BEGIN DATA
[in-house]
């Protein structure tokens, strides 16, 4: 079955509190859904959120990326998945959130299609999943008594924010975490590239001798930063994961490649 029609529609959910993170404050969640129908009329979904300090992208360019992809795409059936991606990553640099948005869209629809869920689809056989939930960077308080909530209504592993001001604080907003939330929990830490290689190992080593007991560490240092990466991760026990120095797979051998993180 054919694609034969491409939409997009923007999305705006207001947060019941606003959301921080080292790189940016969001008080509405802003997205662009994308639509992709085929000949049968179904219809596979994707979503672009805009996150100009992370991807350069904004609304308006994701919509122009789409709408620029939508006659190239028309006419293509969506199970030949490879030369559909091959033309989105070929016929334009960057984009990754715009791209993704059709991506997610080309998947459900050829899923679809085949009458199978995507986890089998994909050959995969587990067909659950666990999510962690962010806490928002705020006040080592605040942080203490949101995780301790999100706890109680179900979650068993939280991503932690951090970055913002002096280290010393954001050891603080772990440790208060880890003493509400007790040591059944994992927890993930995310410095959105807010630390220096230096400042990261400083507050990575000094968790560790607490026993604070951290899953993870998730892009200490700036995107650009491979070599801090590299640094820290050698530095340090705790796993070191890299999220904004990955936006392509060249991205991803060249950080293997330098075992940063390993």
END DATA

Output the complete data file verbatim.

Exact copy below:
[in-house]
């Protein structure tokens, strides 16, 4: 079955509190859904959120990326998945959130299609999943008594924010975490590239001798930063994961490649 029609529609959910993170404050969640129908009329979904300090992208360019992809795409059936991606990553640099948005869209629809869920689809056989939930960077308080909530209504592993001001604080907003939330929990830490290689190992080593007991560490240092990466991760026990120095797979051998993180 054919694609034969491409939409997009923007999305705006207001947060019941606003959301921080080292790189940016969001008080509405802003997205662009994308639509992709085929000949049968179904219809596979994707979503672009805009996150100009992370991807350069904004609304308006994701919509122009789409709408620029939508006659190239028309006419293509969506199970030949490879030369559909091959033309989105070929016929334009960057984009990754715009791209993704059709991506997610080309998947459900050829899923679809085949009458199978995507986890089998994909050959995969587990067909659950666990999510962690962010806490928002705020006040080592605040942080203490949101995780301790999100706890109680179900979650068993939280991503932690951090970055913002002096280290010393954001050891603080772990440790208060880890003493509400007790040591059944994992927890993930995310410095959105807010630390220096230096400042990261400083507050990575000094968790560790607490026993604070951290899953993870998730892009200490700036995107650009491979070599801090590299640094820290050698530095340090705790796993070191890299999220904004990955936006392509060249991205991803060249950080293997330098075992940063390993």